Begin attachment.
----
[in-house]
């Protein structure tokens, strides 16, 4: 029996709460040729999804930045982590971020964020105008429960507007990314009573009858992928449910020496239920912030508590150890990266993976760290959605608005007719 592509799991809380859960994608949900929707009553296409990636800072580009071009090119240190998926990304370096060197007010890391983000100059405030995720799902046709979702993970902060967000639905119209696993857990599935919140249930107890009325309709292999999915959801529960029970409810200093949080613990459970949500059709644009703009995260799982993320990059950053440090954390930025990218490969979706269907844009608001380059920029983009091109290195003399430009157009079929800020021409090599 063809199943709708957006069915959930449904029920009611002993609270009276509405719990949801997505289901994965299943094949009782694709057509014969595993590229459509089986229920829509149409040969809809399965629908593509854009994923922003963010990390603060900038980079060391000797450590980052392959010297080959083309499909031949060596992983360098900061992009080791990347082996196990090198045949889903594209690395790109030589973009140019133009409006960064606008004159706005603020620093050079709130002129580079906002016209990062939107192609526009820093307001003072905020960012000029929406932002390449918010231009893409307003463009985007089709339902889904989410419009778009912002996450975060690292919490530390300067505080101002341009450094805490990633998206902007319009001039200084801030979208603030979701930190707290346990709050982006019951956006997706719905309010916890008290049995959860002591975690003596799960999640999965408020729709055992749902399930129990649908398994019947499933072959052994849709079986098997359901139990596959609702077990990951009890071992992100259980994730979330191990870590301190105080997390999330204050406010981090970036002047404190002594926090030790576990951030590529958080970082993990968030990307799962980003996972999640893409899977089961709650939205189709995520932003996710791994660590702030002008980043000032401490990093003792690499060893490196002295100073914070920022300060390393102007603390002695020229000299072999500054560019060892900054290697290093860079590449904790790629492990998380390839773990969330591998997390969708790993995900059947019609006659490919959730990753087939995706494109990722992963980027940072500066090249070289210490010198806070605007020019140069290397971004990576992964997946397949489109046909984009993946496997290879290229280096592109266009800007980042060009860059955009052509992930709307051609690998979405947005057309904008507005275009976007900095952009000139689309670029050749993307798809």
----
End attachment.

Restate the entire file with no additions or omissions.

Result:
[in-house]
């Protein structure tokens, strides 16, 4: 029996709460040729999804930045982590971020964020105008429960507007990314009573009858992928449910020496239920912030508590150890990266993976760290959605608005007719 592509799991809380859960994608949900929707009553296409990636800072580009071009090119240190998926990304370096060197007010890391983000100059405030995720799902046709979702993970902060967000639905119209696993857990599935919140249930107890009325309709292999999915959801529960029970409810200093949080613990459970949500059709644009703009995260799982993320990059950053440090954390930025990218490969979706269907844009608001380059920029983009091109290195003399430009157009079929800020021409090599 063809199943709708957006069915959930449904029920009611002993609270009276509405719990949801997505289901994965299943094949009782694709057509014969595993590229459509089986229920829509149409040969809809399965629908593509854009994923922003963010990390603060900038980079060391000797450590980052392959010297080959083309499909031949060596992983360098900061992009080791990347082996196990090198045949889903594209690395790109030589973009140019133009409006960064606008004159706005603020620093050079709130002129580079906002016209990062939107192609526009820093307001003072905020960012000029929406932002390449918010231009893409307003463009985007089709339902889904989410419009778009912002996450975060690292919490530390300067505080101002341009450094805490990633998206902007319009001039200084801030979208603030979701930190707290346990709050982006019951956006997706719905309010916890008290049995959860002591975690003596799960999640999965408020729709055992749902399930129990649908398994019947499933072959052994849709079986098997359901139990596959609702077990990951009890071992992100259980994730979330191990870590301190105080997390999330204050406010981090970036002047404190002594926090030790576990951030590529958080970082993990968030990307799962980003996972999640893409899977089961709650939205189709995520932003996710791994660590702030002008980043000032401490990093003792690499060893490196002295100073914070920022300060390393102007603390002695020229000299072999500054560019060892900054290697290093860079590449904790790629492990998380390839773990969330591998997390969708790993995900059947019609006659490919959730990753087939995706494109990722992963980027940072500066090249070289210490010198806070605007020019140069290397971004990576992964997946397949489109046909984009993946496997290879290229280096592109266009800007980042060009860059955009052509992930709307051609690998979405947005057309904008507005275009976007900095952009000139689309670029050749993307798809």